The chariot built with many giant granite blocks. The joints of the blocks are smartly hidden in the carvings that adorn the Stone Chariot and due to this it appears as a monolithic structure. It is built on a feet high rectangular platform. All around this base platform is carved with mythical battle scenes. The four giant stone wheels attached to the chariot look complete with the axis shafts. On the wheels are concentric floral motifs.

In front of the chariot two elephants are positioned as if they are pulling the chariot. These elephants where later additions to the chariot and they actually replaced two horses that were carved in that position. The tails and the rear legs of the horses can be still seen just behind these elephant sculptures. A broken stone ladder once gave access to the sanctum is kept between the elephants.

Hampi
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The city of Hampi bears exceptional testimony to the vanished civilization of the kingdom of Vijayanagar, which reached its apogee under the reign of Krishna Deva Raya (1509-30). It offers an outstanding example of a type of structure that illustrates a significant historical situation: that of the kingdoms of South India which, menaced by the Muslims, were occasionally allied with the Portuguese of Goa.

The austere, grandiose site of Hampi was the last capital of the last great Hindu Kingdom of Vijayanagar. Its fabulously rich princes built Dravidian temples and palaces which won the admiration of travellers between the 14th and 16th centuries. Conquered by the Deccan Muslim confederacy in 1565, the city was pillaged over a period of six months before being abandoned.
As the final capital of the last of the great kingdom of South India, that of the Vijayanagar, Hampi, enriched by the cotton and the spice trade was one of the most beautiful cities of the medieval world. Its palaces and Dravidian temples were much admired by travellers, be they Arab (Abdul Razaak), Portuguese (Domingo Paes) or Italian (Nicolò dei Conti).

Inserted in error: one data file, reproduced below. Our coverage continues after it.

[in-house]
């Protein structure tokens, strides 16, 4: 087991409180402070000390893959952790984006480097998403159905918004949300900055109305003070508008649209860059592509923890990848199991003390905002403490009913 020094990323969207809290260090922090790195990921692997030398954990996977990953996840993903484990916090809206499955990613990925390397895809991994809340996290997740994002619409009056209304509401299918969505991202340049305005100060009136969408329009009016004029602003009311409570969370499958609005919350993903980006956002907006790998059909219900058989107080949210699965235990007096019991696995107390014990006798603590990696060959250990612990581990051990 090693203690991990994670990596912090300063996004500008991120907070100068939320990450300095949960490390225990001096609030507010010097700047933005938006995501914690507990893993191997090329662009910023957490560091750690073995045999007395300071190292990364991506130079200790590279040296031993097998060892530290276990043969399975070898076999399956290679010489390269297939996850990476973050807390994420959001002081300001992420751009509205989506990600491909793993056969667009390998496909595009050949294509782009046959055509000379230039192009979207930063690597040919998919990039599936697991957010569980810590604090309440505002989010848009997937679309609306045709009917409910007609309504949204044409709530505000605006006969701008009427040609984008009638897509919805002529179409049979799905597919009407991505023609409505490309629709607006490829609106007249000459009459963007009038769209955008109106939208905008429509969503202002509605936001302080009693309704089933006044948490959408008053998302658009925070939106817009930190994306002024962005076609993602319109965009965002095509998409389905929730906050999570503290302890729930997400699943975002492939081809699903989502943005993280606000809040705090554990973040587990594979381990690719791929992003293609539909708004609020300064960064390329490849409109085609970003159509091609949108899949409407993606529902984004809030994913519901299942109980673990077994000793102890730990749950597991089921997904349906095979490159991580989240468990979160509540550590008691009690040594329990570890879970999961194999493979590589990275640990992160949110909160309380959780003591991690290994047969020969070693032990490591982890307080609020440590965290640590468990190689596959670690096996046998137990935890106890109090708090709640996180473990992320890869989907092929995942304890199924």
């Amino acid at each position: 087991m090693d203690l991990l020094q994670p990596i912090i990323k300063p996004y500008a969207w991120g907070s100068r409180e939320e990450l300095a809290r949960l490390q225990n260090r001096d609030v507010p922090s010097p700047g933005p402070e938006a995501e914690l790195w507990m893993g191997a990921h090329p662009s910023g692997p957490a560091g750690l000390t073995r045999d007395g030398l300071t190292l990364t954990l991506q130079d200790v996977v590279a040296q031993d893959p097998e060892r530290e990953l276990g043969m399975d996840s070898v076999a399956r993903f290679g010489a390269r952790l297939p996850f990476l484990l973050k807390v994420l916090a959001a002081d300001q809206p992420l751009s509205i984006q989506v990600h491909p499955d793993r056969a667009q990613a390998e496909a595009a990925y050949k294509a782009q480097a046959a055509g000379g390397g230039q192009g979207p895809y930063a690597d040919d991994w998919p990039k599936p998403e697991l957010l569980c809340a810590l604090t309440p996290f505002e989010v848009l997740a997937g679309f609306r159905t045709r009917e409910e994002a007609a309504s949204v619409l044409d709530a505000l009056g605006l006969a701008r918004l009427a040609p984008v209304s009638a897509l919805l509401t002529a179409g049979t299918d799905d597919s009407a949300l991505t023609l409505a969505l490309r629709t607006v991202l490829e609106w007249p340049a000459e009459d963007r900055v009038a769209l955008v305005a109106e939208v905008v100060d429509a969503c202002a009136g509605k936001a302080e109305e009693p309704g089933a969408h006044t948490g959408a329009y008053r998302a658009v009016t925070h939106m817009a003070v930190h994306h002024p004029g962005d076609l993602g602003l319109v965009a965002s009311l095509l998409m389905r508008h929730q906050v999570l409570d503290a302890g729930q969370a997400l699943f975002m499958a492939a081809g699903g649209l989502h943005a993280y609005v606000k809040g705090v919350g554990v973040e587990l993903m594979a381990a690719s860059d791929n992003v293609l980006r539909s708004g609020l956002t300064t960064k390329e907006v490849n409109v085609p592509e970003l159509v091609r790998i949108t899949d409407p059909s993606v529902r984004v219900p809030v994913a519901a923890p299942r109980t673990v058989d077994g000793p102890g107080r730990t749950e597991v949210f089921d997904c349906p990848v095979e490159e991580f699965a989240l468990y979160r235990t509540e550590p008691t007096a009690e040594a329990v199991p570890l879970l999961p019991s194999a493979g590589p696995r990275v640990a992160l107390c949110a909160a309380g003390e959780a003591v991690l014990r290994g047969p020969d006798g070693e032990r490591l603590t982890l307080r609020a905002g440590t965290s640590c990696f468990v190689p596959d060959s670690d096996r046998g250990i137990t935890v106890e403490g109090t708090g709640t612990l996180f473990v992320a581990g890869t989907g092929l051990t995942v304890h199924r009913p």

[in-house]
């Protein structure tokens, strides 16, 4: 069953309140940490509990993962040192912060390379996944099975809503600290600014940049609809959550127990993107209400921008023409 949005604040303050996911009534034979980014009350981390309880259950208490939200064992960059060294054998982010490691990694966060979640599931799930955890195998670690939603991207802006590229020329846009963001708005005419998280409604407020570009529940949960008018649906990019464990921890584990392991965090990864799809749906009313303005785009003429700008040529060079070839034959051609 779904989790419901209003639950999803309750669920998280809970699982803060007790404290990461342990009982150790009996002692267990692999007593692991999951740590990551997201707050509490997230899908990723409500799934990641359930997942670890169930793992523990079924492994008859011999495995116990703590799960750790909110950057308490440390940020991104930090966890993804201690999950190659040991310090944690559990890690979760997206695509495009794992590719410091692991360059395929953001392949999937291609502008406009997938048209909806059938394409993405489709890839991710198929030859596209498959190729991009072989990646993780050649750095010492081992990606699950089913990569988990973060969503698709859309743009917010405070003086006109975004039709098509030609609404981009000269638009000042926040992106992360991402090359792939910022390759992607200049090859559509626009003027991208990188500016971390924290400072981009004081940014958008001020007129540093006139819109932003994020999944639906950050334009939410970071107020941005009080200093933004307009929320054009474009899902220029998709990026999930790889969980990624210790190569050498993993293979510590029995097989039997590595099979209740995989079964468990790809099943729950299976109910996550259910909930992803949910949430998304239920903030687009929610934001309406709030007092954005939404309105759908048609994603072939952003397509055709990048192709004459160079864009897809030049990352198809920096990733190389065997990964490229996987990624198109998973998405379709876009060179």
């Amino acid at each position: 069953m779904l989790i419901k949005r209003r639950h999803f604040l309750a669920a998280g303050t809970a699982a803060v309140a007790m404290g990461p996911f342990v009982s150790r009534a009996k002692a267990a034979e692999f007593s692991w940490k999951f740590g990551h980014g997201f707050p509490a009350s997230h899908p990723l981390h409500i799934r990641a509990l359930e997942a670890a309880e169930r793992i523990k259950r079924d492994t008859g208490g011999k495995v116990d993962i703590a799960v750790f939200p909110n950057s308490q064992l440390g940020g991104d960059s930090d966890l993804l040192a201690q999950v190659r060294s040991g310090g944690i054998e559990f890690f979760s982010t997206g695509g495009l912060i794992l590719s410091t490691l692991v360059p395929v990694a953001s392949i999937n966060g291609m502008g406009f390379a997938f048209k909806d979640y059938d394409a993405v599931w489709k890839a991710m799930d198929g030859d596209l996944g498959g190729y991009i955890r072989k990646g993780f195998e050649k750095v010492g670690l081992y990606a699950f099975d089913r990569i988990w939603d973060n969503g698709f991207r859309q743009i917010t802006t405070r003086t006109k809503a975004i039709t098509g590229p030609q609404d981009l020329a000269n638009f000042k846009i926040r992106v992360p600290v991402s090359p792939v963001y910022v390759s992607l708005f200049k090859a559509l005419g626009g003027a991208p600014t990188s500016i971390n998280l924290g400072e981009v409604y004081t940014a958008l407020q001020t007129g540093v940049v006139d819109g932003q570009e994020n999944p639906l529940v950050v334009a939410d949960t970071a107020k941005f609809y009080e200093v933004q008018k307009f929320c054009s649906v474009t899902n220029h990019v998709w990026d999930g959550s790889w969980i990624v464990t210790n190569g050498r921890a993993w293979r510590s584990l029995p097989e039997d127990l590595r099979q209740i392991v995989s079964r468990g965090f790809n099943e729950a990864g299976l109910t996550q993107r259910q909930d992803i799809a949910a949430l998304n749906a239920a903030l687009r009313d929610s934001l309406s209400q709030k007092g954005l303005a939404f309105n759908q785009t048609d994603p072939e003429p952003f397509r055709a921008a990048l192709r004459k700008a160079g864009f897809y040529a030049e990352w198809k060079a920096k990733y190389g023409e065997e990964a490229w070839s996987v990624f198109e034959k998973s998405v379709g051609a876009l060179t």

Conquered by the Muslims after the battle of Talikota in 1565, it was plundered over six months and then abandoned. Imposing monumental vestiges, partially disengaged and reclaimed, make of Hampi today one of the most striking ruins of the world.
The temples of Ramachandra (1513) and Hazara Rama (1520), with their sophisticated structure, where each supporting element is scanned by bundles of pilasters or colonnettes which project from the richly sculpted walls, may be counted among the most extraordinary constructions of India. In one of the interior courtyards of the temple of Vitthala, a small monument of a chariot which two elephants, sculpted in the round, struggle to drag along is one of the unusual creations, the favourite of tourists today as well as travellers of the past.

Besides the temples, the impressive complex of civil, princely or public buildings (elephant stables, Queen's Bath, Lotus Mahal, bazaars, markets) are enclosed in the massive fortifications which, however, were unable to repulse the assault of the five sultans of Deccan in 1565.

Tags:   travel temple indian asia stone india hampi architecture chariot heritage hinduism ancient sculpture religion culture tourism history rock traditional vittala karnataka archeology art unesco origins idol carving ruins landmark ruin civilization wheel background elephant brown worship old asian summer tribal monument hindu sky site tourist statues trip poster animal vijaya interesting statue wallpaper vijayanagar past archaeology building palace centuries vijayanagara landscape vittalla maharajah scientific traditionally ethnicity place destination cultural religious vacation

N 6 B 122 C 1 E Aug 25, 2018 F Sep 15, 2018
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Tags:   Lodhi Lodi Gardens india delhi building garden monument architecture landmark heritage park historical ancient asia lodi historic travel stone tomb tourism dome religion famous mughal muslim destination culture indian old gumbad islamic bara history asian nature hindu traditional mosque arch protected islam structure ruins outdoor sheesh new delhi capital new mohammed city shah dusk sky sikander morning afghan grave tourist green tour attractions picnic tree sunset dynasty

N 3 B 89 C 1 E Aug 25, 2018 F Sep 15, 2018
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Tags:   Lodhi Lodi Gardens india delhi building garden monument architecture landmark heritage park historical ancient asia lodi historic travel stone tomb tourism dome religion famous mughal muslim destination culture indian old gumbad islamic bara history asian nature hindu traditional mosque arch protected islam structure ruins outdoor sheesh new delhi capital new mohammed city shah dusk sky sikander morning afghan grave tourist green tour attractions picnic tree sunset dynasty